How can someone who spent their entire adult life writing about themselves be nonetheless unknown?
This is the central question underlying Arthur Hoyle’s new book, “The Unknown Henry Miller: A Seeker in Big Sur.” It’s a brilliant book – “the best ever written” about his father, according to Tony Miller – and we at the Library will have the honor of hosting Arthur, who’ll talk more about it, on May 17th (info here.)
But back to our original question.
The idea of mystique can be critical to any artist’s “brand.” Sometimes it’s legitimate and worthy. Think Pynchon, Salinger, Harper Lee, etc. These writers never give interviews, and good luck finding photos of them.
This phenomenon, of course, is a byproduct of our pre-digital age, but it’s also intentional, well-cultivated, and in the case of the aforementioned writers, sincere. Thomas Pynchon really doesn’t want to be photographed (although apparently he freely walks the streets of midtown Manhattan thoroughly unmolested.)
It’s like growing up in the 1990s: some of us listened to Pavement for years before we actually saw an actual picture of the band!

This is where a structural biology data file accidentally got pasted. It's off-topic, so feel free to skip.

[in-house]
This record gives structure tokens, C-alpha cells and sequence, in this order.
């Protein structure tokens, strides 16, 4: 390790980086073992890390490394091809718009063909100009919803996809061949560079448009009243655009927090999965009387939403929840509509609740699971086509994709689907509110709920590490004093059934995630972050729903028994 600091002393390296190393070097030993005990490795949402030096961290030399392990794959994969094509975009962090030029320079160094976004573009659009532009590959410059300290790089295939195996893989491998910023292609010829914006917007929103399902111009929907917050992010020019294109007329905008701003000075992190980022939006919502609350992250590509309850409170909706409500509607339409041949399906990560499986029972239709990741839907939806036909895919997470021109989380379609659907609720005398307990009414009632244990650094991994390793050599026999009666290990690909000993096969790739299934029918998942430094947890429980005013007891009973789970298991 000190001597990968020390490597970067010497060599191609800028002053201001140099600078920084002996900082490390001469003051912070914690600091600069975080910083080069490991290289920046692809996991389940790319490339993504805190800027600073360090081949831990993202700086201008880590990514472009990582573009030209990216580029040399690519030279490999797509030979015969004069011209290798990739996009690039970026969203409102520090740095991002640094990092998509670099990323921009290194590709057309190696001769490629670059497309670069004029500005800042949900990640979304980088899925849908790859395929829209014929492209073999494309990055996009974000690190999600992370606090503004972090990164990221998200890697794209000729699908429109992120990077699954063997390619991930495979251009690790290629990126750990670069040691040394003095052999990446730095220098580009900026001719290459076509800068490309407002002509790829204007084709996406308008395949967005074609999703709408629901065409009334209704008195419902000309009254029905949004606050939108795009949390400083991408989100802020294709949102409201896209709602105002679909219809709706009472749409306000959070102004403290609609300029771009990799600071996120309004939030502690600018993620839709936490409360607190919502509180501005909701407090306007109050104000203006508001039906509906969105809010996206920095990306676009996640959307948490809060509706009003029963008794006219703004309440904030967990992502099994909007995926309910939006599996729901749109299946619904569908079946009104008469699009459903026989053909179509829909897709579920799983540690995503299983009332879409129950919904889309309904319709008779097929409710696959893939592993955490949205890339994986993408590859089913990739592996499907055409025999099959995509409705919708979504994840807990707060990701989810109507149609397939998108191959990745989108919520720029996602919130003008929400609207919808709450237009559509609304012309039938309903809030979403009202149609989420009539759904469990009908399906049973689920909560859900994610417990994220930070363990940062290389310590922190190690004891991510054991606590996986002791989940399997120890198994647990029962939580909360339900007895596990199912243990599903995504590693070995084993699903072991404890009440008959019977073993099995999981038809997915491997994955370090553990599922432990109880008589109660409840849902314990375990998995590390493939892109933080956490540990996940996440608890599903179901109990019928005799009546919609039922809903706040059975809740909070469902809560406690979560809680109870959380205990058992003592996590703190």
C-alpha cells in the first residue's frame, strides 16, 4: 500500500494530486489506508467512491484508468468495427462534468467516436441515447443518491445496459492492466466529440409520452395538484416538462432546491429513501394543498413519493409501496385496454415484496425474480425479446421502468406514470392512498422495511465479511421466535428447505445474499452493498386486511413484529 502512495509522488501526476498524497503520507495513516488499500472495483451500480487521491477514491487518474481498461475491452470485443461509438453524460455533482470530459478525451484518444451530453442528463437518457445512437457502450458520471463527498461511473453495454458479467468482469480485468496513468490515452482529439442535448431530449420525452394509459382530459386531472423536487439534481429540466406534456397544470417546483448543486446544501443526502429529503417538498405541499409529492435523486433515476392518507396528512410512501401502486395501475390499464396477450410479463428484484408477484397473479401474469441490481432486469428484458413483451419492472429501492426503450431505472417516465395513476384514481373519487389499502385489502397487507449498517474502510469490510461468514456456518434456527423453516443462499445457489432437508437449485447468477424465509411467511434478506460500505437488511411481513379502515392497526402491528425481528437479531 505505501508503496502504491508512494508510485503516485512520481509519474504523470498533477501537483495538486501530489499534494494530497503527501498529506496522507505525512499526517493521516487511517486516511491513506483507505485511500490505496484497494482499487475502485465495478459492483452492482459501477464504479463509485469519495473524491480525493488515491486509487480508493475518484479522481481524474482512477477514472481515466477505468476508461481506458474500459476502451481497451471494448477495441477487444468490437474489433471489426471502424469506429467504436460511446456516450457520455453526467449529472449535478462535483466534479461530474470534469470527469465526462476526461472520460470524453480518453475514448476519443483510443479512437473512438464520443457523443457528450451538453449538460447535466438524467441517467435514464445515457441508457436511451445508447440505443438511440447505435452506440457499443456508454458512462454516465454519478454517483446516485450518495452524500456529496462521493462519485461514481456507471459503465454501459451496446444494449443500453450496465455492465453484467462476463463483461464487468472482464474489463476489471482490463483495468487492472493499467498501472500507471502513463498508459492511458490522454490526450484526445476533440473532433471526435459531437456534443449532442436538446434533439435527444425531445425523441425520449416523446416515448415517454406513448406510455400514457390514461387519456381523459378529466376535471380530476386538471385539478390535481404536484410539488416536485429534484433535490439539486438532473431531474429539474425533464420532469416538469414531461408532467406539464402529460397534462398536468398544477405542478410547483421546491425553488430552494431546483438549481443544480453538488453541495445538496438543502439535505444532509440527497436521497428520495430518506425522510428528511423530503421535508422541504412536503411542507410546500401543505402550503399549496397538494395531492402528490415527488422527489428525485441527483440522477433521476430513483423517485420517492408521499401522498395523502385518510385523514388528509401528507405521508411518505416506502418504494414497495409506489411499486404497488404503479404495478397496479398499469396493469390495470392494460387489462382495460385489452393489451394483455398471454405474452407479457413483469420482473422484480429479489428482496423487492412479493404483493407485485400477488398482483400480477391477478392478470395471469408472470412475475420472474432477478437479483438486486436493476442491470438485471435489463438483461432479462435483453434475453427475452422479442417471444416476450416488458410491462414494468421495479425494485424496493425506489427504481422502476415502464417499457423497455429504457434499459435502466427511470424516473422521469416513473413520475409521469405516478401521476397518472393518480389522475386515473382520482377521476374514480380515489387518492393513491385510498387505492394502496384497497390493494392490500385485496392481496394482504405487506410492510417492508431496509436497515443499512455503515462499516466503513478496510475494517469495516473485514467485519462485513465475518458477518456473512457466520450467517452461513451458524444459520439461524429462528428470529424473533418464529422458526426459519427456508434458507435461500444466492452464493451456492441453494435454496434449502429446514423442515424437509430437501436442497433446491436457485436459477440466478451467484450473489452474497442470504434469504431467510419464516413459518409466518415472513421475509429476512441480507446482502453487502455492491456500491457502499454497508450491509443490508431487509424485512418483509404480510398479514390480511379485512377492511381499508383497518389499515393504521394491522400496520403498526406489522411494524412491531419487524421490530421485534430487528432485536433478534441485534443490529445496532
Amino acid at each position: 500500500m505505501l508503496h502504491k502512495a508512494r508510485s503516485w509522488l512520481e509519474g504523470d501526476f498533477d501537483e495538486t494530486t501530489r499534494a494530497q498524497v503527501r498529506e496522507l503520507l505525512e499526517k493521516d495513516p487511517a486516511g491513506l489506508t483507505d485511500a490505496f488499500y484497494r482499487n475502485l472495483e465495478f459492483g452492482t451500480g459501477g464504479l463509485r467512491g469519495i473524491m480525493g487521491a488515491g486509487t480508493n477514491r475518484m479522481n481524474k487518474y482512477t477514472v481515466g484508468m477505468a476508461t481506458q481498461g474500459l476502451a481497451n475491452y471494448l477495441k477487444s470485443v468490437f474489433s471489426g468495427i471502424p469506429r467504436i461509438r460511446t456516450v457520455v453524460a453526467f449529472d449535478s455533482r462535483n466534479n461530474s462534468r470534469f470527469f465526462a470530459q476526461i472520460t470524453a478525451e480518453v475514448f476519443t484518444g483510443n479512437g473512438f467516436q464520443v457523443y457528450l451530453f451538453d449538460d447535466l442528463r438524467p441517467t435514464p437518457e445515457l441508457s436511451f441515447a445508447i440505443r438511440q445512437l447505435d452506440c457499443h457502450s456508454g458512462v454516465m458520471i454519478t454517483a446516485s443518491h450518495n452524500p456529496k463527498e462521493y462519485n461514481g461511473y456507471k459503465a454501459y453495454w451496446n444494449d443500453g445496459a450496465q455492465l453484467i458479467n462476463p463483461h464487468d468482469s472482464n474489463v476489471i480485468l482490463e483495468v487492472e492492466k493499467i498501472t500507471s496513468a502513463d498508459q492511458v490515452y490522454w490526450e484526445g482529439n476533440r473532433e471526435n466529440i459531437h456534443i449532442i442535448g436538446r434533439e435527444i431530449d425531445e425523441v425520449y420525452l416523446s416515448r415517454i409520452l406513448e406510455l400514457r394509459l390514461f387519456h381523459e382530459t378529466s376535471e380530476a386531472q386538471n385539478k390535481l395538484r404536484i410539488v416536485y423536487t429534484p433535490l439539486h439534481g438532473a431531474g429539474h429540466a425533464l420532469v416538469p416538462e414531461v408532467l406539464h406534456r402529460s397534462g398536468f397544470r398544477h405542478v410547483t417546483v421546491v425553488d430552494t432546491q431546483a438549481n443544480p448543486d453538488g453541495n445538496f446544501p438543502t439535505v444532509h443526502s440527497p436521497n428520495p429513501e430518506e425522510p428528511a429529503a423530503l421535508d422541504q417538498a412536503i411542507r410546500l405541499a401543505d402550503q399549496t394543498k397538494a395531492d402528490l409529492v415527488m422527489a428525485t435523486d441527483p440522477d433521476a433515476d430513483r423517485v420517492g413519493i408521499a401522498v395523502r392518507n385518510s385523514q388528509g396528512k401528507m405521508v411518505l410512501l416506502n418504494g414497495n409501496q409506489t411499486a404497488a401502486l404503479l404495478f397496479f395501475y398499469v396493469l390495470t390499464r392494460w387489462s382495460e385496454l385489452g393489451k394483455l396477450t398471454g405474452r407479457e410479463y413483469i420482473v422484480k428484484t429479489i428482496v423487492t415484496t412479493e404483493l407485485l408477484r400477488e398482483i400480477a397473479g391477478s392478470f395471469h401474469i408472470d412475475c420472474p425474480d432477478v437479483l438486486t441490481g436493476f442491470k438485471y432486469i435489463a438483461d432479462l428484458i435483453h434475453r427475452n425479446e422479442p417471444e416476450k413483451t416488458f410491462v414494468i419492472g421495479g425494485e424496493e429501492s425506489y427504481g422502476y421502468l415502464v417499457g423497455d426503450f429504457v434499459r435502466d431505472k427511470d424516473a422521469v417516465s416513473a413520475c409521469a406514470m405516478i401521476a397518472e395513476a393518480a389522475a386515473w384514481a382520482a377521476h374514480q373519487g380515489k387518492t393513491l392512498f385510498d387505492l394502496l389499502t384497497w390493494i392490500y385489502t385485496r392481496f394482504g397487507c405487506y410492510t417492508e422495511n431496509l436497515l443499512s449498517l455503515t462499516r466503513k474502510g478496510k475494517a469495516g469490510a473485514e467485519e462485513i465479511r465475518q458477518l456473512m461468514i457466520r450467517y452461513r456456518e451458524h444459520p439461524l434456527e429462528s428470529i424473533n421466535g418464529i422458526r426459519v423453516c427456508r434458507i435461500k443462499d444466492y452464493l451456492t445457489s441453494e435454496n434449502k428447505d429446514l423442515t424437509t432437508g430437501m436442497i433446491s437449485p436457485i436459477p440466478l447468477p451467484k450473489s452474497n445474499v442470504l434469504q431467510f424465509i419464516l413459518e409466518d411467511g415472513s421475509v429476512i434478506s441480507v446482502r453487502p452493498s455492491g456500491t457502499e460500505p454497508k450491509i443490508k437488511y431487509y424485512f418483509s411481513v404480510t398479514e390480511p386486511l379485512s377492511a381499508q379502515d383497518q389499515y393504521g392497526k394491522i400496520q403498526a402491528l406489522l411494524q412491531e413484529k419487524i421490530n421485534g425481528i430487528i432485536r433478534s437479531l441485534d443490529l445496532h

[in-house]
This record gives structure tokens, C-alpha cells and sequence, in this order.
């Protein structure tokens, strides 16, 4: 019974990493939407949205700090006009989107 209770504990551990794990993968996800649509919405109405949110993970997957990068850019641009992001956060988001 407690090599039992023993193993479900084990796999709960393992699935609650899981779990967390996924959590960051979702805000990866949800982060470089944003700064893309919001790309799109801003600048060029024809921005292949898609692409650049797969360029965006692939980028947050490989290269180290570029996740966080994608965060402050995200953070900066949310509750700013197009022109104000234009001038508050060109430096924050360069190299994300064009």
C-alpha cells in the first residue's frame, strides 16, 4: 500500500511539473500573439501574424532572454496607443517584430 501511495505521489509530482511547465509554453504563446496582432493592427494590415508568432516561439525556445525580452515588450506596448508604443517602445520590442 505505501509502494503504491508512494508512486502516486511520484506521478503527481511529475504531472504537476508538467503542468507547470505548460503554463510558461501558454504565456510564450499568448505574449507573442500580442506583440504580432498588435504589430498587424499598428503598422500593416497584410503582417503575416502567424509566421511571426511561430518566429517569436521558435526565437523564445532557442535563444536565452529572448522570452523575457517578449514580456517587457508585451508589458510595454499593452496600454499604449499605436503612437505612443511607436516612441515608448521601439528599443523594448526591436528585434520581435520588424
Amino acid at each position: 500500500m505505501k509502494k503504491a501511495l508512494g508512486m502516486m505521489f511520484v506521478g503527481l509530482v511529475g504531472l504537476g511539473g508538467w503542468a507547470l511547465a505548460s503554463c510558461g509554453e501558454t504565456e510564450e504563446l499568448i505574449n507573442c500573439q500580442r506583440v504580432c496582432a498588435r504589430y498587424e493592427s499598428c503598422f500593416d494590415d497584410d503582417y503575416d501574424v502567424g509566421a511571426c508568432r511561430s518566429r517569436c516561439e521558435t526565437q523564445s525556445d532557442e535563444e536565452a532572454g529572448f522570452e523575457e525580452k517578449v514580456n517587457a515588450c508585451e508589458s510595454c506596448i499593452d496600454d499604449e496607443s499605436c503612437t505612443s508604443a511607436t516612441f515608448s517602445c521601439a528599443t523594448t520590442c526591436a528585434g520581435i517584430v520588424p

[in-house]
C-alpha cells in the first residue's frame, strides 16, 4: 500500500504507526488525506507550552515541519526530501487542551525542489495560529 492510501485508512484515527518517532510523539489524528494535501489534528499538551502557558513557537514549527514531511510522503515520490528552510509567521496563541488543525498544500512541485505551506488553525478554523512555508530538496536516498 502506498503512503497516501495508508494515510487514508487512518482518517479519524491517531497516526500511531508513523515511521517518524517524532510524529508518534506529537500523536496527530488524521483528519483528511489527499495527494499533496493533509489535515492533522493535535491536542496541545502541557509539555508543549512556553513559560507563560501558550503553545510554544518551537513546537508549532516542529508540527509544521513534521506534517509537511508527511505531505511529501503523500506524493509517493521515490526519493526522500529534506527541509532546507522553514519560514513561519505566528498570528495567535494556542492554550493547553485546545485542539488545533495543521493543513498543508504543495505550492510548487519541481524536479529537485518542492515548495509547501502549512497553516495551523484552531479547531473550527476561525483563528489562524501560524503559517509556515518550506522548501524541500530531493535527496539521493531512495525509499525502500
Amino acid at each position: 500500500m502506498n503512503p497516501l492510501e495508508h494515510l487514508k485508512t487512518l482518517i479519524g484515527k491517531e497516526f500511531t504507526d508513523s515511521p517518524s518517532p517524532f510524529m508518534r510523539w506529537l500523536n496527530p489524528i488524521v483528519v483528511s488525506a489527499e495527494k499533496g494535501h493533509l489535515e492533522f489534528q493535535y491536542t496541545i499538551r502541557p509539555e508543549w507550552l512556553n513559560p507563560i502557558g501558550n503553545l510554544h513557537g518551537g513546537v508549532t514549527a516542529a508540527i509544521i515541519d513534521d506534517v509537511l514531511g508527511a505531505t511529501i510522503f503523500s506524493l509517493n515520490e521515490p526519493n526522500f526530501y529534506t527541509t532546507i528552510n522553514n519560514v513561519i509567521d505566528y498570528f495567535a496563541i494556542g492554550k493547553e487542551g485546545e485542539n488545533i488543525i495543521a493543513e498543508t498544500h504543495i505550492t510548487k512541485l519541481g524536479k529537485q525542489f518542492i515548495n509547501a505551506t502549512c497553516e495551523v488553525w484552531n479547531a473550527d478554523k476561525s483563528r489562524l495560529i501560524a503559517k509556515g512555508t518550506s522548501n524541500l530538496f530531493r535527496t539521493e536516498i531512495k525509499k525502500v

So what to make of Miller, then? Miller has propagated the Miller “brand” since the 1930s, and if anything, he’s too open, too unfiltered, too known. Yet Arthur Hoyle claims that despite all this, the man – or parts of the man – did, in fact, remain unknown, which makes the book so interesting.
The Unknown Henry Miller recounts Miller’s career from its beginnings in Paris in the 1930s but focuses on his years living in Big Sur, California, from 1944 to 1961, during which he wrote many of his most important books, including The Rosy Crucifixion trilogy, married and divorced twice, raised two children, painted watercolors, and tried to live out an aesthetic and personal credo of self-realization.
And that’s a key distinction: the general public is, more or less, consumed with the “hedonistic” Miller of the Parisian gutters of the 30s, which inevitably yields a one-dimensional (and often inaccurate) portrayal of the writer, who after all, also dabbled in quasi-fiction to obscure the “true” reality he was working in. People hear what they want to hear.
And despite his canonical “Big Sur and the Oranges of Hieronymus Bosch,” even less is understood about this “Big Sur”-era Miller: the city boy hiking two miles a day to get his mail, the somewhat Zen-like elder literary statesman, the gnarled and melancholy veteran of the “sexual revolution” (whatever that means.)
More to the point, Hoyle’s book finds: that behind the ‘bad boy image,’ we find a man with devoted friendships, whose challenge of literary sexual taboos was part of a broader assault on the dehumanization of man and commercialization during the postwar years.
He puts Miller’s alleged misogyny in the context of his satire of sexual mores in general, and makes the case for restoring this groundbreaking writer to his “rightful place in the American literary canon.”